“We’ve got a rule in training,” England rugby’s Fiona Pocock revealed to the slightly nervous faces gathered at Reebok Sports Club
“You’re not allowed to show you’re tired. So, even when you’re completely broken, you have to stand upright. If you bend over, you get shouted at.”
And you thought your Insanity sessions were tough.
The scrum-half was joined by fellow England Women’s player Vicky Fleetwood for a masterclass ahead of the gym’s touch rugby tournament, which starts on October 7.
Both are in full-time training with the England 7s with Vicky a professional, and Fiona on trial until November.
They inspired teams already signed up to the challenge – and club members who fancied a group workout – with a session focussed on handling, footwork, an introduction to contact and evasion games.
And with stints on the prowler, bear crawls on the floor and side-passes galore, they were put through their paces.
Here, we quiz the duo on everything from their career path to the men’s World Cup.
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FP: “We both did athletics but I just got so bored, waiting to do a race that lasted 11.8 seconds. And there was no team vibe.”
VF: “They offered it at my school and I thought I would give it a go. It was touch until Christmas and you got used to the skills, then you went into contact afterwards.”
Tell us about your career
FP: I’ve had an up and down career since I was 17. I’m 26 but I’ve only been playing three to four years because I’ve had a lot of back-to-back knee injuries. Both were over two years each and, when I was feeling much better, I did my other knee.
“Each time, if it wasn’t for the training and support, I couldn’t have come back, and the stuff we do in the gym is particularly significant to on the pitch. If I hadn’t had the training behind me I wouldn’t have been able to come back.”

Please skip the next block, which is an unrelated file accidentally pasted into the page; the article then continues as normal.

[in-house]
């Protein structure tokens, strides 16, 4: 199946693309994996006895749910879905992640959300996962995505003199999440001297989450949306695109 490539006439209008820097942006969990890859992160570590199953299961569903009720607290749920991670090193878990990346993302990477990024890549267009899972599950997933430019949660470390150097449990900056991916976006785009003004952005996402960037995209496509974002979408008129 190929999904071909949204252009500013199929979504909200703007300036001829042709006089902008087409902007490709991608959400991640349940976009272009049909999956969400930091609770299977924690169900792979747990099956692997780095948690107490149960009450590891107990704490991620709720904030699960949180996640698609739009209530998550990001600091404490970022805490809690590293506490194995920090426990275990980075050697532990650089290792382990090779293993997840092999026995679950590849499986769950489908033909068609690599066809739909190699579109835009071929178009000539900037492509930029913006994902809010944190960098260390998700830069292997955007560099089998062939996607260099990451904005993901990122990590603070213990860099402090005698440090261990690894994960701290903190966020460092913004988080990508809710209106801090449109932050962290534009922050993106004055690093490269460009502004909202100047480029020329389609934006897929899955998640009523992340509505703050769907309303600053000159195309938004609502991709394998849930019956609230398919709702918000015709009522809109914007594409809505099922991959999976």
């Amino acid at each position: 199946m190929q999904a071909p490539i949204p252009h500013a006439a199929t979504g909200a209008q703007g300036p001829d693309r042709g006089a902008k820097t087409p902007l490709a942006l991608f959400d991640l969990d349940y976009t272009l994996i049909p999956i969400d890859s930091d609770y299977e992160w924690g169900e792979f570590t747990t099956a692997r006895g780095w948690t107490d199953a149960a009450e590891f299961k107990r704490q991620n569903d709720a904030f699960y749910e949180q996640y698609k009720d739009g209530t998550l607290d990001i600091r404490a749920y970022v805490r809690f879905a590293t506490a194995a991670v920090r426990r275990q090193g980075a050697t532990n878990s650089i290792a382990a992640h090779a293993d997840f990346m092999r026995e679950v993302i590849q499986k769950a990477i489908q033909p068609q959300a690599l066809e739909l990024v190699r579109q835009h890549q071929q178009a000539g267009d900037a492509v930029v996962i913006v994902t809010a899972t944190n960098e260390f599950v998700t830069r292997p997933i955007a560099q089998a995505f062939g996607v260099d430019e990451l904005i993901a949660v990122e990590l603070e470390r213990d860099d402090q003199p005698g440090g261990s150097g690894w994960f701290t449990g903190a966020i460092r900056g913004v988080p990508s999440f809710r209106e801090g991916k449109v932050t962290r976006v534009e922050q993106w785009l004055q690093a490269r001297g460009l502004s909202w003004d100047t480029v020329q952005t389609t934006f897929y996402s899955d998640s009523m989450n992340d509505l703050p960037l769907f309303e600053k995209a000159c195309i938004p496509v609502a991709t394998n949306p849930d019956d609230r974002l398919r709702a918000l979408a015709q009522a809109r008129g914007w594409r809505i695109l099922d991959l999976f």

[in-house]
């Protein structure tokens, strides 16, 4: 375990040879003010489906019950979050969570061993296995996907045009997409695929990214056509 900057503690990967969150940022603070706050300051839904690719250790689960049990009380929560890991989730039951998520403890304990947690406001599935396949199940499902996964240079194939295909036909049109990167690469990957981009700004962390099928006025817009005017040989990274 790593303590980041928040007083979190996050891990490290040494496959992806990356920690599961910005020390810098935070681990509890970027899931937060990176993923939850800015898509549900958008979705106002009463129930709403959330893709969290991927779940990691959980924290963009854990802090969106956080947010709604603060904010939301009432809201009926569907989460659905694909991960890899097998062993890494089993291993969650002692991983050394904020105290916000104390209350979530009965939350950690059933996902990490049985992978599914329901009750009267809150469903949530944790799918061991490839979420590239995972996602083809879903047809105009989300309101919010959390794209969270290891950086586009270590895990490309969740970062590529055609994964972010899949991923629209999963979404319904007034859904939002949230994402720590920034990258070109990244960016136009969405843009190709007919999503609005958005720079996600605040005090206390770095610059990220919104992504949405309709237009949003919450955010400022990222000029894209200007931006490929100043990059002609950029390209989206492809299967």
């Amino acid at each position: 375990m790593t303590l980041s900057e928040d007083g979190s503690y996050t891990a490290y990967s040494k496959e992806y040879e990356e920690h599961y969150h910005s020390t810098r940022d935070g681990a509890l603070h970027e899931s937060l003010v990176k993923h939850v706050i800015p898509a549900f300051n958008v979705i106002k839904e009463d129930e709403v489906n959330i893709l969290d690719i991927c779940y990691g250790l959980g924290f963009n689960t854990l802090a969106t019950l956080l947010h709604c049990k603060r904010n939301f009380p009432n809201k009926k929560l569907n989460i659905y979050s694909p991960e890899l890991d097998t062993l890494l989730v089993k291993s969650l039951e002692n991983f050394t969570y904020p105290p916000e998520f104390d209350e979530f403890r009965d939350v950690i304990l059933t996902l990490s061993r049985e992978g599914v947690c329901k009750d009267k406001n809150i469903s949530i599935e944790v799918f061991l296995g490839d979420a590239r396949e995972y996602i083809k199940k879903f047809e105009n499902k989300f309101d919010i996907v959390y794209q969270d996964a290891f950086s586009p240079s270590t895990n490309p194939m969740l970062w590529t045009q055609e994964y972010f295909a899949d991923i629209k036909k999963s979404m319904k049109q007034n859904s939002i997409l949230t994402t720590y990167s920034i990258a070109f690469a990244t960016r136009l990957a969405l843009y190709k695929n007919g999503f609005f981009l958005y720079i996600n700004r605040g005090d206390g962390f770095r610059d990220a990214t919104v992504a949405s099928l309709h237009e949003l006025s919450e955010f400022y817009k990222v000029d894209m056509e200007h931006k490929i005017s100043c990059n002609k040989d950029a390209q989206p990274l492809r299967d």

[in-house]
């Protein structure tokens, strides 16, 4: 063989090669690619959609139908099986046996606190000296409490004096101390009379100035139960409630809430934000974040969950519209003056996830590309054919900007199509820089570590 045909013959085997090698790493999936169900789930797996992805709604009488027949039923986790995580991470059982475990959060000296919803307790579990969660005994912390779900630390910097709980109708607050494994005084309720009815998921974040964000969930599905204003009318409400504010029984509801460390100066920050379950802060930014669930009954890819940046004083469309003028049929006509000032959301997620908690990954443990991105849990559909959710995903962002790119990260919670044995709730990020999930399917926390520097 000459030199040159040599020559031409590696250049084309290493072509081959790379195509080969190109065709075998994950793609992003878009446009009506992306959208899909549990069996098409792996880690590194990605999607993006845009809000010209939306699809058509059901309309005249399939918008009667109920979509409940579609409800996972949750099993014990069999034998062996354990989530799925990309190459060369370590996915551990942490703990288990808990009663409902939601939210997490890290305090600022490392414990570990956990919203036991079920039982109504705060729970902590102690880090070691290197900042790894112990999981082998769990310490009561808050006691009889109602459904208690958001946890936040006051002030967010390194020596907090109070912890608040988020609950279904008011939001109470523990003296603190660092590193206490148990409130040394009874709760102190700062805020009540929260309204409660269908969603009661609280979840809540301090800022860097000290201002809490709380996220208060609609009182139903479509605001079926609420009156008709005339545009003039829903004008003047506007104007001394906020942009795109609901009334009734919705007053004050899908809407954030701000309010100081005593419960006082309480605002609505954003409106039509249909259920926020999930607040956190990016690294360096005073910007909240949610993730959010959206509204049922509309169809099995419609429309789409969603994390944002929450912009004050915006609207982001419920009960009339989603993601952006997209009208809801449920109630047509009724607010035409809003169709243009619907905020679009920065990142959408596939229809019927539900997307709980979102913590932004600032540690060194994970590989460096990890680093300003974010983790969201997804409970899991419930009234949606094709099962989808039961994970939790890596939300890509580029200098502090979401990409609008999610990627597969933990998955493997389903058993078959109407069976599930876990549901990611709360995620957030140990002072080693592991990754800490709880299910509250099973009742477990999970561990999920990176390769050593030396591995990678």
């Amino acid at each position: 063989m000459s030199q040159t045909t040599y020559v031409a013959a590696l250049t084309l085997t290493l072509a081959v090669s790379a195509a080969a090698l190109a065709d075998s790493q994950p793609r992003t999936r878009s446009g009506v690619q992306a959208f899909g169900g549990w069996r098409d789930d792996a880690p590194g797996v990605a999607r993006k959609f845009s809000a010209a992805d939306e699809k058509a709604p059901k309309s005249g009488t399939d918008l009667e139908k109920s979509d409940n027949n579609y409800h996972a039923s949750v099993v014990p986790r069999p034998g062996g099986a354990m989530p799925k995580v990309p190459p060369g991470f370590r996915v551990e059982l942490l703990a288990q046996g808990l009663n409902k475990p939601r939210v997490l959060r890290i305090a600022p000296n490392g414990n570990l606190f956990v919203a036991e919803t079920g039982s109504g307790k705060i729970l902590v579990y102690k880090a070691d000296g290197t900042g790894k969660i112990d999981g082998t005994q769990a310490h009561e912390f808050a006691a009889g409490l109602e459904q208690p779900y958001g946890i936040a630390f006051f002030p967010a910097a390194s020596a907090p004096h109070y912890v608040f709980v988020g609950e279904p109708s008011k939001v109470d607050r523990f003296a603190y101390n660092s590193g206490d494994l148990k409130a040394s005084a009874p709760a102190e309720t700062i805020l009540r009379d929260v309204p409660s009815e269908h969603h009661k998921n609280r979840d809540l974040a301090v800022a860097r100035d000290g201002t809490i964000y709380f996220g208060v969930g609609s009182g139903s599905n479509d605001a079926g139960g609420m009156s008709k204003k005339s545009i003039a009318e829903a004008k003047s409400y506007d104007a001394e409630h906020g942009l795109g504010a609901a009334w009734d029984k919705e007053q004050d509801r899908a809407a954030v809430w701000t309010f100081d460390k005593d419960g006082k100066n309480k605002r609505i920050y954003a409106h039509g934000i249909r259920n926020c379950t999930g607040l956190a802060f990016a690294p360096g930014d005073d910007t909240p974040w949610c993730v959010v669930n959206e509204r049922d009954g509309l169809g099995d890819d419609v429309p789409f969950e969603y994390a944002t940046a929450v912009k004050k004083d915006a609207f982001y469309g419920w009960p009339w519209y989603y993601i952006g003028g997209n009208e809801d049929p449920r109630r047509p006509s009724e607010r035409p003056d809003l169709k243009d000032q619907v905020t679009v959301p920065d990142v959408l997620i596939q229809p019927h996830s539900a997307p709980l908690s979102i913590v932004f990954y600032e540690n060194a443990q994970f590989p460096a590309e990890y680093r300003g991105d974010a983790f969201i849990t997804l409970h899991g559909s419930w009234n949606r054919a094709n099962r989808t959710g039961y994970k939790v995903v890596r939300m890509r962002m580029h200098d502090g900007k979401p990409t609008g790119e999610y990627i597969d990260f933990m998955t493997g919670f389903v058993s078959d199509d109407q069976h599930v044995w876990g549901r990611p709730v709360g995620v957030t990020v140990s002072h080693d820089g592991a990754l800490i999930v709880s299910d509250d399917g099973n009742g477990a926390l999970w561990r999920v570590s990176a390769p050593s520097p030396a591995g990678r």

VF: “My experience is very different – I’ve been really lucky and had no injuries and I have played 51 times for England, and they have been back-to-back bar one.
“I was capped in July 2011 and last year I was lucky enough be part of the World Cup squad when we won the World Cup.”
And your training and nutrition?
VF: “We’ve got weight, fitness, speed, wrestling and yoga as well as rugby skills sessions. Mine is mainly hips and ankles too, and mobilisation.
“I’m trying to drop my muscle mass so rather than have a protein shake, I have a bit of milk after weights sessions and I find it satisfying.”
FP “My training is all about getting the glutes activated and making sure I am strong going into game. I’m fortunate I can eat and eat. I’m trying to put on weight as because of my time off, I lost a bit, so it’s one protein shake after another.”
How similar is your game to the men’s?
VF: “It’s exactly the same rules. We get a lot of our ideas from the men and a lot of our moves are similar. When we see England play we say ‘I’ve done that before’ and we recognise things that have come together.
“And with the 15s squad, the forwards and backs coaches are from the men’s game.”
What are England Men’s chances in the Rugby World Cup?
FP: “It’s about doing well in the pool of death – if we get the top seed out of the pool, that will start the rest of the journey.
“Wales losing players because of injury is significant but the England squad is the most exciting I have seen in a while.
“They have got youth and new players who have surprised us with their talent and its good especially because none of the other teams know them.
“There has been more recent interest in the women’s game too, especially as there’s such a close time between the women’s and men’s.”